Book Review: Salamanders
By: Melissa Gish
Reviewer: Amanda Huneke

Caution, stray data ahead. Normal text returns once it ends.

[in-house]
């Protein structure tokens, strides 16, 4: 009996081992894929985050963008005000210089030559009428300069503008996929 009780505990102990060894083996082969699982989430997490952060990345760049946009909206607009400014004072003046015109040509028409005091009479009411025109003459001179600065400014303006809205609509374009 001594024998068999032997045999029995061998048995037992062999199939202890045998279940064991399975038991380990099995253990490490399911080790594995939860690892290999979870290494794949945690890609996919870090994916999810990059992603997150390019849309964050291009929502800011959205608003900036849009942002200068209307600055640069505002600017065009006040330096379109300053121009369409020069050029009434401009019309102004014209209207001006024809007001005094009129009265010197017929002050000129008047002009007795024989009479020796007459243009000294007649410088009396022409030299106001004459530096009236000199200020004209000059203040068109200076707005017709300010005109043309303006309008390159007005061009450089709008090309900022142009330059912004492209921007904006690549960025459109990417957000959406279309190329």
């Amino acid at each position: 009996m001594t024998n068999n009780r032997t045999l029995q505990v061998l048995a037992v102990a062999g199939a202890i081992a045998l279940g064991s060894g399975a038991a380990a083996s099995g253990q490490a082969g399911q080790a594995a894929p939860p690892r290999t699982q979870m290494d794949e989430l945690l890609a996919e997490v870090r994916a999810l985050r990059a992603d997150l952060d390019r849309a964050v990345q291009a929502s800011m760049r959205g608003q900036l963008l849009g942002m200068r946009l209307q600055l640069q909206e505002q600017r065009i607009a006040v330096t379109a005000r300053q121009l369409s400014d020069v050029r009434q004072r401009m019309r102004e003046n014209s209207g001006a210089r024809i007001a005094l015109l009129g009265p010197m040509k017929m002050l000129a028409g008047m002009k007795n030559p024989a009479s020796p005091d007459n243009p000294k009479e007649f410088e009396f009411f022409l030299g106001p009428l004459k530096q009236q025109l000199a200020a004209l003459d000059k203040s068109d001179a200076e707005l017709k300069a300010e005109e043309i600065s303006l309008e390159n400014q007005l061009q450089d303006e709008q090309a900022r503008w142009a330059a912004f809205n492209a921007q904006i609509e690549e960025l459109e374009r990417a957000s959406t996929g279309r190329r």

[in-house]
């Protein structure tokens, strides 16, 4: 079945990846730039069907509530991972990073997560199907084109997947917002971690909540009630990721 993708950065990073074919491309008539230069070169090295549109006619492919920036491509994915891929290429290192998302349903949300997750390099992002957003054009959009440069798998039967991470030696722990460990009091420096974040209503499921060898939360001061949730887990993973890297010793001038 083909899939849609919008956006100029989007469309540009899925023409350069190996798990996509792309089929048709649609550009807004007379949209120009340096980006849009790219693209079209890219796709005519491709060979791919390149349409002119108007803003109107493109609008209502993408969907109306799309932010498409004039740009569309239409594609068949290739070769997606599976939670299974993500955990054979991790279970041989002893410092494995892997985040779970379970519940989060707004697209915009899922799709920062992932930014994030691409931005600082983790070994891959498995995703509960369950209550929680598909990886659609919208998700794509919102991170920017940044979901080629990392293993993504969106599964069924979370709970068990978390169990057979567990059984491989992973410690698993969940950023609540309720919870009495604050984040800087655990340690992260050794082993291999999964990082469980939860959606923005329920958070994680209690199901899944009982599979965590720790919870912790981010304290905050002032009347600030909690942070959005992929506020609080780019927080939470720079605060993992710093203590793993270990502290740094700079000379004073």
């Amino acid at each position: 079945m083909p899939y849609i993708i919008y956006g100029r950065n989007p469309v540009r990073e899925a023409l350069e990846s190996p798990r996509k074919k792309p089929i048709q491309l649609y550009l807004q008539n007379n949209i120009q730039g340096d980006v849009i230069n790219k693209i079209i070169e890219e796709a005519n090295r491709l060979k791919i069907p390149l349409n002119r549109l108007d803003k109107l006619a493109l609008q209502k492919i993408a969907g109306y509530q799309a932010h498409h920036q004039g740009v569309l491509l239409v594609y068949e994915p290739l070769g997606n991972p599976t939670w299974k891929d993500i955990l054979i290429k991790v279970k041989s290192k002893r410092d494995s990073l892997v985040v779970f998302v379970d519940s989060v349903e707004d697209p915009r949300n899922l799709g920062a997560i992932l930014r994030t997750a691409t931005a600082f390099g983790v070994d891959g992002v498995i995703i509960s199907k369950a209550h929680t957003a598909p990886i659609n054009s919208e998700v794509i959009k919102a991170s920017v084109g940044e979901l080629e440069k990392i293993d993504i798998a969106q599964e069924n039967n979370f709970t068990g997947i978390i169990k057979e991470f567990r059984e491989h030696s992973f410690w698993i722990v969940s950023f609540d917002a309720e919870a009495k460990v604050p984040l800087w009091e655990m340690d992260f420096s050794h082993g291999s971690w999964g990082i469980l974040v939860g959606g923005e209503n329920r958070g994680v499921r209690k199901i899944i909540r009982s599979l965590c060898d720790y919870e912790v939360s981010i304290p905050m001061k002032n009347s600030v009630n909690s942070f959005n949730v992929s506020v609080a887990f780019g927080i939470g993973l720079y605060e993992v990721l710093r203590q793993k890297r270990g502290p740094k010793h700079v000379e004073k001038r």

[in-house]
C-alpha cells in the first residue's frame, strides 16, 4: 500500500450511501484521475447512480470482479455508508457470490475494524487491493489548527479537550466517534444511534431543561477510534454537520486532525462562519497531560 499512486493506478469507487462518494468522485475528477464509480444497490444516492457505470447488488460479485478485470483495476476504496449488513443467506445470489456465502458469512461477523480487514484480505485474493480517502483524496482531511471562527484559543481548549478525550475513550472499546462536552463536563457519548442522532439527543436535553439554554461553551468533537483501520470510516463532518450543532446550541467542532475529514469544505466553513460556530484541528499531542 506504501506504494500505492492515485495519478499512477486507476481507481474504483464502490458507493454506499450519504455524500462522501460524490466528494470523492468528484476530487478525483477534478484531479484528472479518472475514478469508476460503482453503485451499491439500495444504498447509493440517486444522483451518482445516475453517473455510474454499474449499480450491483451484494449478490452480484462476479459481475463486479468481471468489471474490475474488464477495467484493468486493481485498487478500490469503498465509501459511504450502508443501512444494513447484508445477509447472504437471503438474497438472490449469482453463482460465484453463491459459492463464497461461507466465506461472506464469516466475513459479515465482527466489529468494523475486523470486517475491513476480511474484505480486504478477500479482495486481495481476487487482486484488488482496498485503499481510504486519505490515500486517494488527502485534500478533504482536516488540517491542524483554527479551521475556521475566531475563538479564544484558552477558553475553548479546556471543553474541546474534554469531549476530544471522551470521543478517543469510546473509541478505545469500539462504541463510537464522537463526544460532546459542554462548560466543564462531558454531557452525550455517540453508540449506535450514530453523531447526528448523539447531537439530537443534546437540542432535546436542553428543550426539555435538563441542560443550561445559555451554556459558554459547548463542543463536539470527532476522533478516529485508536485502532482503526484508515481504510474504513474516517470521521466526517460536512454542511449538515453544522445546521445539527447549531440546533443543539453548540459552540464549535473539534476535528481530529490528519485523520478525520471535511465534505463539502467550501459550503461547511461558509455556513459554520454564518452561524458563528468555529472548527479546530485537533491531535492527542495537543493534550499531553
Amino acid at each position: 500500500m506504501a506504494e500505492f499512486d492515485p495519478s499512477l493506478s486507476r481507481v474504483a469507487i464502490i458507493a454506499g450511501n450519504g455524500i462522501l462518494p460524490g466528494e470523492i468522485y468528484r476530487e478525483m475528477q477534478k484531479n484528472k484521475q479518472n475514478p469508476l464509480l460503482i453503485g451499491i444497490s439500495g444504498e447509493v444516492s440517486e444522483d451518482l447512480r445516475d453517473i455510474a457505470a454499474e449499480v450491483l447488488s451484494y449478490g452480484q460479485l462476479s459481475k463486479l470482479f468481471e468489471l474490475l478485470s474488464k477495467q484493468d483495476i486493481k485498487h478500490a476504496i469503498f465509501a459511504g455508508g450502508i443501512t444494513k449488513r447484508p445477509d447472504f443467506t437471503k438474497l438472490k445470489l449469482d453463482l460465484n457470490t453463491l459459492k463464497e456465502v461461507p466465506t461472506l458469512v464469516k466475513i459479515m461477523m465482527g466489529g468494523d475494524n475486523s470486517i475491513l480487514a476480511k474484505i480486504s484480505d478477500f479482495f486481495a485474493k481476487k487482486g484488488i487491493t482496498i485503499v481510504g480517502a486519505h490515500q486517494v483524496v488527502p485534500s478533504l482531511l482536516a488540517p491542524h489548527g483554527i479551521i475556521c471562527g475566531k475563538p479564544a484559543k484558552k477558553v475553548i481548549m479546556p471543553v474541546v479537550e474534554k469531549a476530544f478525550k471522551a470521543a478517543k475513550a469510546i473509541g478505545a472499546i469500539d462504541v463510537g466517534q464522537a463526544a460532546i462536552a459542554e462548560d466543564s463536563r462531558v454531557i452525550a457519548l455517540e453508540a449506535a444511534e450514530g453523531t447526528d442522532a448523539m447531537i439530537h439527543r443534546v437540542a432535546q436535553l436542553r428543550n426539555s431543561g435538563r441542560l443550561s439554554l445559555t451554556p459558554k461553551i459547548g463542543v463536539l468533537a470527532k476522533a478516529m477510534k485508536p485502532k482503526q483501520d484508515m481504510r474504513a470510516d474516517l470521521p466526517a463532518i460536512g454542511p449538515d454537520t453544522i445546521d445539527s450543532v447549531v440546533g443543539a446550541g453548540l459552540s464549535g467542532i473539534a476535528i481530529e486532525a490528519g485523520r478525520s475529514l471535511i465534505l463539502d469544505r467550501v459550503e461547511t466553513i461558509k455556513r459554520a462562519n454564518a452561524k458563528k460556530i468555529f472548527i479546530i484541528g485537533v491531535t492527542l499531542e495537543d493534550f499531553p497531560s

Salamanders carry a history rich in magic, mystery and myth, but it’s the creatures’ ongoing tale of adaptability and resilience which is truly unmatched. Found on every continent except Antarctica, impressive habitat ranges and species-specific adaptations demonstrate remarkable variation among differing salamander families. Whether discussing the fully aquatic giant salamander, the terrestrial tiger salamander, or the fascinating Iranian harlequin newt which is able to survive in an arid environment seemingly ill-suited for amphibians, the “Living Wild” title delivers astounding amounts of scientific research and highlights extraordinary traits of salamanders, such as the ability of lungless salamanders to “breathe” through their skin, the existence of “macrophages” which allow salamanders to regrow damaged party parts, and the impressive century-long lifespan of sightless cave-dwelling salamanders. As some of the oldest land animals whose remarkable abilities have been observed and recorded by humans dating back over 2,000 years, it is no surprise that salamanders have been the focus of fables, philosophical writings, and are even found in popular fantasy titles known to today’s young readers. With the turn of every page, readers will be immersed in captivating text, bonus sidebar information, and excellent visuals which include vivid photographs, supporting maps, and entertaining folklore examples. The title is a rare, refreshing read with the ability to appeal to an advanced reader audience which has been largely ignored on the noteworthy topic of salamanders.
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